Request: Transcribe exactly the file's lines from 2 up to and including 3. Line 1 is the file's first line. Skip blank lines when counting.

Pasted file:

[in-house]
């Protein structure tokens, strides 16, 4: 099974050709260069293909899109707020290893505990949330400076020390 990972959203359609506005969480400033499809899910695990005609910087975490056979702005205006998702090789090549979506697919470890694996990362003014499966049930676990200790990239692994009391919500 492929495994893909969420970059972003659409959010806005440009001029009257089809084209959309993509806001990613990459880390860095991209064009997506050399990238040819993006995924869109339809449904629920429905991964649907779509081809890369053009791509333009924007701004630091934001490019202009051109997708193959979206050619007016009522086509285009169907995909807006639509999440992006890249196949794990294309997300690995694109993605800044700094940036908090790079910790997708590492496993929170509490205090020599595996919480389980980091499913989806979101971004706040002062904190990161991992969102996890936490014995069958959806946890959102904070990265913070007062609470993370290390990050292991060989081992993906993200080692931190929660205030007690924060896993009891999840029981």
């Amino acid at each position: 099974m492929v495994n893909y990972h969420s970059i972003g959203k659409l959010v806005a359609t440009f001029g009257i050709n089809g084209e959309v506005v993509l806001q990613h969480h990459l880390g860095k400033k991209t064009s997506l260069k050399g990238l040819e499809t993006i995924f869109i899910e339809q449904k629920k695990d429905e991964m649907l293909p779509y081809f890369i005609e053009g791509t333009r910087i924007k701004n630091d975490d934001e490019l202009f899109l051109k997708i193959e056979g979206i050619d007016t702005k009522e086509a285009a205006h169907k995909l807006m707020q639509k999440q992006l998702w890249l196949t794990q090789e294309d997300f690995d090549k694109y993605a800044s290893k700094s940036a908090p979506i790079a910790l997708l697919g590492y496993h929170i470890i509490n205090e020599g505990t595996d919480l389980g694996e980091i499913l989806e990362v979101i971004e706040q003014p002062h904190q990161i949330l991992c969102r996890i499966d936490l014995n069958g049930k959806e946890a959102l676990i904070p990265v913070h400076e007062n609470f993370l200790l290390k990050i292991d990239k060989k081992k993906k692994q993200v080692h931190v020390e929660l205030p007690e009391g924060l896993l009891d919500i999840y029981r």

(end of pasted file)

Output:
């Protein structure tokens, strides 16, 4: 099974050709260069293909899109707020290893505990949330400076020390 990972959203359609506005969480400033499809899910695990005609910087975490056979702005205006998702090789090549979506697919470890694996990362003014499966049930676990200790990239692994009391919500 492929495994893909969420970059972003659409959010806005440009001029009257089809084209959309993509806001990613990459880390860095991209064009997506050399990238040819993006995924869109339809449904629920429905991964649907779509081809890369053009791509333009924007701004630091934001490019202009051109997708193959979206050619007016009522086509285009169907995909807006639509999440992006890249196949794990294309997300690995694109993605800044700094940036908090790079910790997708590492496993929170509490205090020599595996919480389980980091499913989806979101971004706040002062904190990161991992969102996890936490014995069958959806946890959102904070990265913070007062609470993370290390990050292991060989081992993906993200080692931190929660205030007690924060896993009891999840029981």
């Amino acid at each position: 099974m492929v495994n893909y990972h969420s970059i972003g959203k659409l959010v806005a359609t440009f001029g009257i050709n089809g084209e959309v506005v993509l806001q990613h969480h990459l880390g860095k400033k991209t064009s997506l260069k050399g990238l040819e499809t993006i995924f869109i899910e339809q449904k629920k695990d429905e991964m649907l293909p779509y081809f890369i005609e053009g791509t333009r910087i924007k701004n630091d975490d934001e490019l202009f899109l051109k997708i193959e056979g979206i050619d007016t702005k009522e086509a285009a205006h169907k995909l807006m707020q639509k999440q992006l998702w890249l196949t794990q090789e294309d997300f690995d090549k694109y993605a800044s290893k700094s940036a908090p979506i790079a910790l997708l697919g590492y496993h929170i470890i509490n205090e020599g505990t595996d919480l389980g694996e980091i499913l989806e990362v979101i971004e706040q003014p002062h904190q990161i949330l991992c969102r996890i499966d936490l014995n069958g049930k959806e946890a959102l676990i904070p990265v913070h400076e007062n609470f993370l200790l290390k990050i292991d990239k060989k081992k993906k692994q993200v080692h931190v020390e929660l205030p007690e009391g924060l896993l009891d919500i999840y029981r």